Editor's note: The Ledger-Enquirer is naming the All-Bi-City team in two parts this year. Today, the All-Bi-City team for schools in GHSA Class AAAAA and AHSAA Class 6A and 7A. On Wednesday, it was announced for schools in GHSA Class A, AA, AAA and private schools.
For the three Ledger-Enquirer All-Bi-City player award winners for GHSA Class AAAAA and AHSAA Class 6A and 7A, it's as much a career award as it is for the individual season. For the coach of the year, though he had already proven successful at other locations, it was recognition of a potential championship run under the duress of a short offseason.
Central's Traveon Samuel was named the All-Bi-City athlete of the year because he fit that mold perfectly.
His numbers weren't as overwhelming as they could have been -- his season was cut short by a fractured fibula in the team's first-round playoff game -- but it was his presence and constant threat to opposing defenses that separated him from the rest.
Samuel finished the season with 859 yards and 11 touchdowns rushing. He caught 40 passes for 569 yards and five more touchdowns. He added 350 return yards and a touchdown. But his impact on the offense was no more evident than after his injury.
A team that had scored 407 in just a few minutes more than 10 games, already the second most in school history, managed just 20 after his injury. It scored 13 after he scored a touchdown to open the first round, hanging on for a 20-14 win over Murphy. It lost 26-7 to Prattville without him on the field the next week, the only time the Red Devils failed to score at least 20 all season.
Samuel waved off his on-field impact, saying he was most proud of the way he became a leader in the locker room in his senior season.
"I was more of a vocal leader than any other year," he said. "I just knew I had to stop trying to be the cool guy and be a leader."
A lot of Central's success, of course, could be attributed to the coach who took over the job in June. It was a less-than-ideal situation, coming in with a short offseason and a team that was shocked about the exit of its beloved coach, Woodrow Lowe.
That was the job Jamey DuBose had when he came to Central. All the Red Devils did was go 10-2, including a 6-0 region record, and play in the state quarterfinals. They may have gone further if not for Samuel's injury. He was named this season's coach of the year.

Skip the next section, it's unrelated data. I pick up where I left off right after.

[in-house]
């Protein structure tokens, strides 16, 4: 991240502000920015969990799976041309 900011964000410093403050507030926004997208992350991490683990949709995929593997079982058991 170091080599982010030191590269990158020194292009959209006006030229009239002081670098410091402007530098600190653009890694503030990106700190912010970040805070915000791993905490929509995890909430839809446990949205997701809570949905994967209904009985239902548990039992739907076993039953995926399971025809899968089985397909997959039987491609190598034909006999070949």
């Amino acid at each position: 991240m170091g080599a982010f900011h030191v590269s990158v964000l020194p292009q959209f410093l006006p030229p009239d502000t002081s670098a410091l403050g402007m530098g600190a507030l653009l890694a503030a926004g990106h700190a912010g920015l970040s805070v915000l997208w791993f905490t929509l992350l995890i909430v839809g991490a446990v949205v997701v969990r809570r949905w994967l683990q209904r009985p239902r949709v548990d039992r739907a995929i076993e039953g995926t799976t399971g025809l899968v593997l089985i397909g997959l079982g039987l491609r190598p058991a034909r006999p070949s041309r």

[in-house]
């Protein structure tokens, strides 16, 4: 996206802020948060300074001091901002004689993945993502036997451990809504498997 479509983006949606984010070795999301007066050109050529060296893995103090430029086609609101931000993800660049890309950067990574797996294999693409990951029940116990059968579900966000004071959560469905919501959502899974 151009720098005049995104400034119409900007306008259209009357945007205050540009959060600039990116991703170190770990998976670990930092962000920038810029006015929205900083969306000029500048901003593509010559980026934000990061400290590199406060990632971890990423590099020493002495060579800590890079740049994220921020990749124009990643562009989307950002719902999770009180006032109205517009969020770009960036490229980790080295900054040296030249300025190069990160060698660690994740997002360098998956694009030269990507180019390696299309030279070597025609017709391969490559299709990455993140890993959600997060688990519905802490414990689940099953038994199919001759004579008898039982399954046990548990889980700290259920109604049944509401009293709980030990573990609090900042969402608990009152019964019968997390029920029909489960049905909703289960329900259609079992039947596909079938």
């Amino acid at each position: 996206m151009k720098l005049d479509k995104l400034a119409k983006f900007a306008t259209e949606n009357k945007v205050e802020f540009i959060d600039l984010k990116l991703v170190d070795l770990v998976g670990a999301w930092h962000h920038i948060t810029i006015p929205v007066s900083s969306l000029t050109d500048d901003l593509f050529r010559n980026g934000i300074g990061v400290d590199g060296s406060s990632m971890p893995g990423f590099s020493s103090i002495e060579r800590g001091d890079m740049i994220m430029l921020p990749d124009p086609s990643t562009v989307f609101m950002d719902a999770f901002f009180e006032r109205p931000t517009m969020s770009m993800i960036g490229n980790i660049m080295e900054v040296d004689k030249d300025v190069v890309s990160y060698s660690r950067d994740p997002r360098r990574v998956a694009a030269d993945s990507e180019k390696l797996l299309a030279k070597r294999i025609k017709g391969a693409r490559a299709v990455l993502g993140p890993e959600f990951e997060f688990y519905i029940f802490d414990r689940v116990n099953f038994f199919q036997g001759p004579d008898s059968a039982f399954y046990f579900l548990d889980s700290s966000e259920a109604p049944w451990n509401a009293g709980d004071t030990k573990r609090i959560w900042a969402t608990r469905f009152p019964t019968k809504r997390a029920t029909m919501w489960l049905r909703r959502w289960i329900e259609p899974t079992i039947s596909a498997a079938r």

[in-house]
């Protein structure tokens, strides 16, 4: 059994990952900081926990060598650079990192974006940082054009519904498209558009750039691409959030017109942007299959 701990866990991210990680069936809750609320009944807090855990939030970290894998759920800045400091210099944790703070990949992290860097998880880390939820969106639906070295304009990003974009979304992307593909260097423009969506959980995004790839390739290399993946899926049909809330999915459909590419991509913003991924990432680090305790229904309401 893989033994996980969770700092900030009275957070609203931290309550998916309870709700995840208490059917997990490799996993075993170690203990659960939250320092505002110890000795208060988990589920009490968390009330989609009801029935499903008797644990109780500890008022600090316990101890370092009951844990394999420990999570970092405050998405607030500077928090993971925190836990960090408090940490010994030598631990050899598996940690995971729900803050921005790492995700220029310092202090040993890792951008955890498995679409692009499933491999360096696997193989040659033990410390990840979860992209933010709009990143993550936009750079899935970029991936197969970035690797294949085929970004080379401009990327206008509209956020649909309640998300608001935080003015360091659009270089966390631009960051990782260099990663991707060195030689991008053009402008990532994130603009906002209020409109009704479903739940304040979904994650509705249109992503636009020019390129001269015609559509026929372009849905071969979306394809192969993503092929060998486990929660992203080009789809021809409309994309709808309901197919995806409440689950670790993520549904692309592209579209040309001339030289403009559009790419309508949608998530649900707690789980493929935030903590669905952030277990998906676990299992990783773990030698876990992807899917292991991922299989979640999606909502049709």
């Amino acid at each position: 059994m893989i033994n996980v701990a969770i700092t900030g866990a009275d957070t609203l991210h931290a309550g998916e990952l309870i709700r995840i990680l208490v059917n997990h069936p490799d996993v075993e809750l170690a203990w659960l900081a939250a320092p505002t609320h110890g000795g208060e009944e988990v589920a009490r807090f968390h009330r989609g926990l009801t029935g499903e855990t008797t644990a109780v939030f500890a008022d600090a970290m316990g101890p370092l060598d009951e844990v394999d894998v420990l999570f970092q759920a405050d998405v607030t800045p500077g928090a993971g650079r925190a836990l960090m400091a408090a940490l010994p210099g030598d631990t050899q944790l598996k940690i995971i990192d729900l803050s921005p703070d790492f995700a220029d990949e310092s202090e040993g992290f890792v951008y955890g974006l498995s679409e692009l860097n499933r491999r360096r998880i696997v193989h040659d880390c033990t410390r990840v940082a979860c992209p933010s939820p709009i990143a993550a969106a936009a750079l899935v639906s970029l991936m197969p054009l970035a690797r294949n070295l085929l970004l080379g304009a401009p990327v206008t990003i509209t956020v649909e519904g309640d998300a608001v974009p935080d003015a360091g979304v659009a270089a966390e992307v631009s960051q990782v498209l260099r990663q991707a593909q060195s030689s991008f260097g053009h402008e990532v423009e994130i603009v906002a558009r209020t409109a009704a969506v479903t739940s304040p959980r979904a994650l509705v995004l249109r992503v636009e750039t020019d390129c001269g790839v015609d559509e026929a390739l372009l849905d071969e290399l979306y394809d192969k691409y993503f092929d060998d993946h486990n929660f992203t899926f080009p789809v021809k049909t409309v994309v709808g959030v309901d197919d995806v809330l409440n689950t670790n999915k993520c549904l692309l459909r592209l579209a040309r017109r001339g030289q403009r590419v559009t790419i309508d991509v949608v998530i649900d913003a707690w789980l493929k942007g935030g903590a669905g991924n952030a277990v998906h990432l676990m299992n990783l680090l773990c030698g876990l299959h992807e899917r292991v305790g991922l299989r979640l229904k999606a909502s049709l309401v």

DuBose immediately attributes the success to the players and assistant coaches being willing to buy in to his system despite their disappointment about losing their former coach.
"When you have change, sometimes change is good and sometimes change is bad," DuBose said. "But the guys accepted it well either way."
The main message he tried to get across to his new team when he arrived was that no matter how anyone felt about the change, they weren't battling against each other.
"From Day 1, I expressed to them that we were all in this together," DuBose said. "It's not us against us, it's us against other teams. They accepted that."
He noted that a couple of early-season close victories probably helped the situation. One of those was in Week 2 against Harris County, a team that had the Red Devils against the wall all game.
Harris County quarterback TaQuon Marshall was a big reason for the offensive success in that game and all season. His success earned him offensive player of the year honors.
He put up 1,376 yards and 19 touchdowns passing and 1,436 yards and another 12 touchdowns rushing. He added a touchdown reception for good measure.
He attributed much of his success to the success of those around him. Harris County running back Tae Crowder would have been a justifiable pick as the offensive player of the year, as well.
Marshall said that with the help of the offensive line and the way defenses keyed on Crowder, holes were opened for him all season, allowing him to have that kind of success.
"When they'd key on him, I'd try to make some big plays happen," Marshall said. "Everyone always hears about the playmakers, but the guys up front made it happen, and I'm grateful for that."
The defensive player of the year, Carver's Mekhi Brown, recorded 42 tackles, 11.5 sacks and 14 tackles for loss. For Brown, is was just the culmination of three years in which he grew in literal size and also in his commitment to success.
Asked about what he learned and will take with him to Alabama, Brown pointed to the things he's learned off the field.
"I feel like, as a person, I've learned to stick to myself," he said. "Don't be out on the streets or nothing like that. Stay in class, get good grades. On the field, I put my nose down and keep working. If you love something, go for it. I made a decision my freshman year what I wanted to do, and it's just a matter of sticking to it."